For Sacramento, 90% of my training runs were in altitude, for Torreón 95% of my training has been done at sea-level. This has allowed me to do faster runs without getting completely exhausted. Working on building up endurance in Mexico City was a challenge by itself. The same energy required to run a 5K in altitude is almost the same as a 12K where I am now.

Now I am more confident on my pace and my endurance that I was heading into Sacramento. Most of my runs are between 4:30 and 4:45/km, just a few under that pace. With this I am trying to work on my turnover agility while not putting to much pressure on the injury I am trying to come out of. At the same I am not burning myself out before the race, something I have done in the past a few times. Adding gym workouts has also made me stronger this time around.

With 40 days to go and six marathons under my belt I somewhat know what to do from here on out. I just have to try and stay calm, the 20+ mile runs are coming up. Just a couple of time trials between now and March 1st, but it’s mostly endurance I have to focus on. If I don’t have it where it needs to be, being fast will barely get me past the 13 mile mark.

Finishing a 26.2 mile race is something I have experienced, but doing it under 3 hours and four minutes is something I haven’t. It is a long race and it is a long time out there. I am preparing to show up at the starting line with my best physical and mental game. Because once the legs give up, the mind takes over for good or for bad.

The next 39 days might fly by, but it is day 40 that counts. I want to be there knowing I have a shot at a dream that has been denied to me for the past six times. If I get to «fly» on day 40 this guy has a real shot of making that dream come true. I believe I am on pace for greatness, that means, Boston, I’m going for you!

Remember the Feeling

Once again it took guts, once again it took pain, but once again I reached for glory. It definitely never gets easier, you just start to believe in yourself a bit more every time you do it. I am now a six time marathoner and even though it was my slowest one, I can end the year having done something I had forgotten about in 2013, cross a marathon finish line.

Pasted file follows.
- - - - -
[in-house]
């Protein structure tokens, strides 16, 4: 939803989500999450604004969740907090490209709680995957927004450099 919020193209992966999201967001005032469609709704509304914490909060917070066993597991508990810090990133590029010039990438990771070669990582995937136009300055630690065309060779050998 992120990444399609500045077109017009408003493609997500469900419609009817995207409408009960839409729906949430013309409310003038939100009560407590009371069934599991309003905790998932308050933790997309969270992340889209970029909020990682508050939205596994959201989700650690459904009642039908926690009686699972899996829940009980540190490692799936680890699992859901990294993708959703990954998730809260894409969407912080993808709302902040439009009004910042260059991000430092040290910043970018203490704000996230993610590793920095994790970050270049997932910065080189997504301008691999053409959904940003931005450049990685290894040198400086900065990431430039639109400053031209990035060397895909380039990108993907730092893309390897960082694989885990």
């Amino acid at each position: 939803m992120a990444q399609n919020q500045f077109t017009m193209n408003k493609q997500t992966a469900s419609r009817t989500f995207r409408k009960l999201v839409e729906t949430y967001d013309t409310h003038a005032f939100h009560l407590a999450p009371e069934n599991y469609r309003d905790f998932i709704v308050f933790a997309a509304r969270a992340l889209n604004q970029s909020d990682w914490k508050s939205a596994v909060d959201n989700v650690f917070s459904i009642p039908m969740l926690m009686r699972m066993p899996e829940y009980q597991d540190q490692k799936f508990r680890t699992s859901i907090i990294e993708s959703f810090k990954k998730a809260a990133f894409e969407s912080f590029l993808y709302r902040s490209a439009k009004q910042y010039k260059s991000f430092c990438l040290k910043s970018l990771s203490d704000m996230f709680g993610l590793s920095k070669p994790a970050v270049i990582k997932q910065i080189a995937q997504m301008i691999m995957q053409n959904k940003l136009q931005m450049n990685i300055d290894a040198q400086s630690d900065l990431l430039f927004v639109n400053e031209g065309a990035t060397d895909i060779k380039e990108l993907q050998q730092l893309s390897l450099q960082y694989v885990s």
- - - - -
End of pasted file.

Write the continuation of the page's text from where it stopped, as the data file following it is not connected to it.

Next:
When I ran my first 26.2 mile race back in 2009 I had no idea what I was gettig myself into. Exactly five years later I am fully aware of what it takes to do something like this. Different to the past five experiences, due to my long hours at work and school I had stayed away from running for a long time (on my standards). Running two-three times a week was a miracle and going over five miles was not that easy. With that being said, I had a lot to work on when I got back to running back in July aiming to run a marathon by the end of the year and dreaming of a Boston Qualifier performance.

I don’t choose race for their prestige, I come up with the decisions based on the weather, the altitude, the size of the field, if there are pacers and the type of course, hoping it is as least boring as possible. The California International Marathon met most of my requirements but what made it shine among other options was that is was considered one of the top B.Q. races in the country.

Little did I know about Sacramento except for it being the capital of California. When I watched the video of the course I saw rolling hills and a flat end. It would be my first point-to-point marathon so that would make it interesting. I tried to keep some element of surprise alive by the time I got there so I kept my research on the place once the decision was done to a bare minimum.

Training started well but it had an abrupt pause at the beginning of October when I tore my left hamstring and groin at the same time. That really put into question if I would be able to participate in what I considered my last big goal of 2014. Fortunately I was able to push through and declare myself ready but I did have to give up on my idea of going for Boston.

Once race weekend approached and I arrived to Sacramento I was happy I was there but really nervous of how my body would react to a big race after a very irregular training. I was not nervous about finishing, I was nervous about how I was going to finish. I liked the scenery, so I tried to feed off that and I also liked it that it felt like a small marathon. Going to San Francisco for a short visit two days before the race trying to make the most of my trip to the heart of California.

Race day came and for me it started at 4:20 am. At that moment I woke up, changed into my running gear and my extra layers to stay warm and headed out the door towards the bus stop that would take me to Folsom, where the race would start. I tried to sleep during the 30 minute ride but ended up just daydreaming about what was ahead. Once we got there you could feel the beginning of the end. This journey started even before I signed up, it began the same day training did.

The race started just a few seconds after it was scheduled but the distance ahead stayed the same. The first mile went by quickly and that was good news, the worst thing is to have the first mile feel like three or more. I clocked the first 13 miles within five seconds of each other. I was feeling good and enjoying the rolling hills. My injury did not bug me for the first third of the race. Once I reached the middle miles I was extremely confident I would finish and that I had a chance to run my fourth fastest time. I just had to keep pushing.